All flies can be identified from other species by certain characteristics. They can differ in thoracic coloring, basicosta coloring, and spiracle coloring. Size and shape are aids in identification. "Pollenia rudis" eggs are oblong-shaped. They are very small and white. The "P. Rudis" larvae are white with posterior spiracles. The adult "Pollenia rudis" looks like most of the other "Pollenia" species such as "pallida", and "dasylpoda". They are dark gray with checkered black and silvery-black abdomens. A newly emerged fly has many golden hairs on its thorax which may be lost throughout the life of the fly. The stripes on the thorax are not as prominent as on the house fly and the tips of the wings overlap when at rest. The cluster fly is slightly larger than a house fly at 9.525-12.7mm (3/8-1/2 inch) long. The similarities between "pallida" and "rudis" are seen in the female specimens. "P. pallida" has a broad, flattened facial keel. "P.dasyloda" has a black head with yellow tint on the frons. The basicosta can be found in many colors ranging from yellow to light brown. Some specimens have black basicosta. The posterior spiracle ranges from yellow in color to light brown. The number of bristles and setae found on this species are characteristic of this species only. There are 2-3 rows of setae located on the thoracic section and 6-8 strong frontal bristles. Bristles are thick setae. They also have aristate antennae.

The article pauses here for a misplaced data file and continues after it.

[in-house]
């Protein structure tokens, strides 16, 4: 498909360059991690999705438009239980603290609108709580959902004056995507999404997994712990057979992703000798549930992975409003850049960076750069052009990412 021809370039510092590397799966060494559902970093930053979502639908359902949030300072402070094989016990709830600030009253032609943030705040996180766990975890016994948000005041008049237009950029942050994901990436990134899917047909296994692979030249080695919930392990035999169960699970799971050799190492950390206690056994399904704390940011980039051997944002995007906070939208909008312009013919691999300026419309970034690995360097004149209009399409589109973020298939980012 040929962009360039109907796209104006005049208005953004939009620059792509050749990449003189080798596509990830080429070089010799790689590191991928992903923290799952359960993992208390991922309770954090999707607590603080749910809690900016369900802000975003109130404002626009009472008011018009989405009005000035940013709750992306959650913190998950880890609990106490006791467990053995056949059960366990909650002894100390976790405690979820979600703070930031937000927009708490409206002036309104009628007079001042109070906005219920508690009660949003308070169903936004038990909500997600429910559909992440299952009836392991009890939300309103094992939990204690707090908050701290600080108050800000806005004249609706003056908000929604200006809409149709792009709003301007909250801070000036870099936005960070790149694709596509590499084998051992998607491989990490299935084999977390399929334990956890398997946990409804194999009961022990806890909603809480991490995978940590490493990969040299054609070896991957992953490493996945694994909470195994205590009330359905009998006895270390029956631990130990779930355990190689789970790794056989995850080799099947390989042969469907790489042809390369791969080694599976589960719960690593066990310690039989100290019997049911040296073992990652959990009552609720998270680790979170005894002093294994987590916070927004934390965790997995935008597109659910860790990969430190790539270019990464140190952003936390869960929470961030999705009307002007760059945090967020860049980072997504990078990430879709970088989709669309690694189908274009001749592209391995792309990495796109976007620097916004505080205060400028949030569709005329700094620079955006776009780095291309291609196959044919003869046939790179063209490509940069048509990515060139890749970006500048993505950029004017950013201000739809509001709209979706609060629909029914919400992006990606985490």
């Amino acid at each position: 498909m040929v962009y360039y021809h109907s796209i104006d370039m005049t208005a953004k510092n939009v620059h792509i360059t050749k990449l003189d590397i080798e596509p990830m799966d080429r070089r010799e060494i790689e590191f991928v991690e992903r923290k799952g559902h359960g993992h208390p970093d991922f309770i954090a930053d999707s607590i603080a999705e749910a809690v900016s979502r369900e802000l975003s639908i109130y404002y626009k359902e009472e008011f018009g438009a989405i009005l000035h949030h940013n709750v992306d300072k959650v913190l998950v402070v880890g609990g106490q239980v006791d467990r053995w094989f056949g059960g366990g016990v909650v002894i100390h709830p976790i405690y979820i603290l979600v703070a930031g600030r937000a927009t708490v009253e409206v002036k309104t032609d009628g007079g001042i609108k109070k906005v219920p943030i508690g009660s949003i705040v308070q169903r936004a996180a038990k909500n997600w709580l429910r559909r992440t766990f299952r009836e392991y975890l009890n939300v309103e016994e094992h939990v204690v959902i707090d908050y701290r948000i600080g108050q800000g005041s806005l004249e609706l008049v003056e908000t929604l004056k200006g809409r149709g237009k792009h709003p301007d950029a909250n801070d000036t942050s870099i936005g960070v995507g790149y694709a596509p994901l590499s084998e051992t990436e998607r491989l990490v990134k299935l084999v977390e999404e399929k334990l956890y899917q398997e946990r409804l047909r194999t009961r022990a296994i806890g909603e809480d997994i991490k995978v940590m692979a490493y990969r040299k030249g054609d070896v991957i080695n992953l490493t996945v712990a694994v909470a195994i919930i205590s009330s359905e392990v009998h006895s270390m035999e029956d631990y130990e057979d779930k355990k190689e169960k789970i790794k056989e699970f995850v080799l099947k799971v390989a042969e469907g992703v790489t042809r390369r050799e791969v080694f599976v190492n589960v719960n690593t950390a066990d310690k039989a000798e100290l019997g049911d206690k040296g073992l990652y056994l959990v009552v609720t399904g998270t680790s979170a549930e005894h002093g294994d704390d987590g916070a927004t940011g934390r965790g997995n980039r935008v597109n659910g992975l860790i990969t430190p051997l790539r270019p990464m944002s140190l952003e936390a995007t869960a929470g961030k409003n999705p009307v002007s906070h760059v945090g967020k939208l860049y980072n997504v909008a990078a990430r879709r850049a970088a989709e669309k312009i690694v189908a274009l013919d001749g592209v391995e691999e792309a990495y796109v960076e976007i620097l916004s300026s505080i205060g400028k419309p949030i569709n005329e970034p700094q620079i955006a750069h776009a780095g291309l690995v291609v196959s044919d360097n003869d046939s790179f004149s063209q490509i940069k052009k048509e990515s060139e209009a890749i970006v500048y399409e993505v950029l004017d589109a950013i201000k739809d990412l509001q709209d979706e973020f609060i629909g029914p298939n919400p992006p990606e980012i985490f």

The adult "Protophormia terraenovae", one of the larger species of calliphorids, measures between 7 and 12 mm in length. It is characterized by a black to brown anterior thoracic spiracle, a black basicosta, brown wing veins, and dark calypters. Upper calypters sprout black setae. While the thorax and abdomen of "P. terraenovae" can range in color from dark purple to dark green, the head and legs of this fly are black. Postocular setae are short but prominent; the palpi are yellow or dusky brown.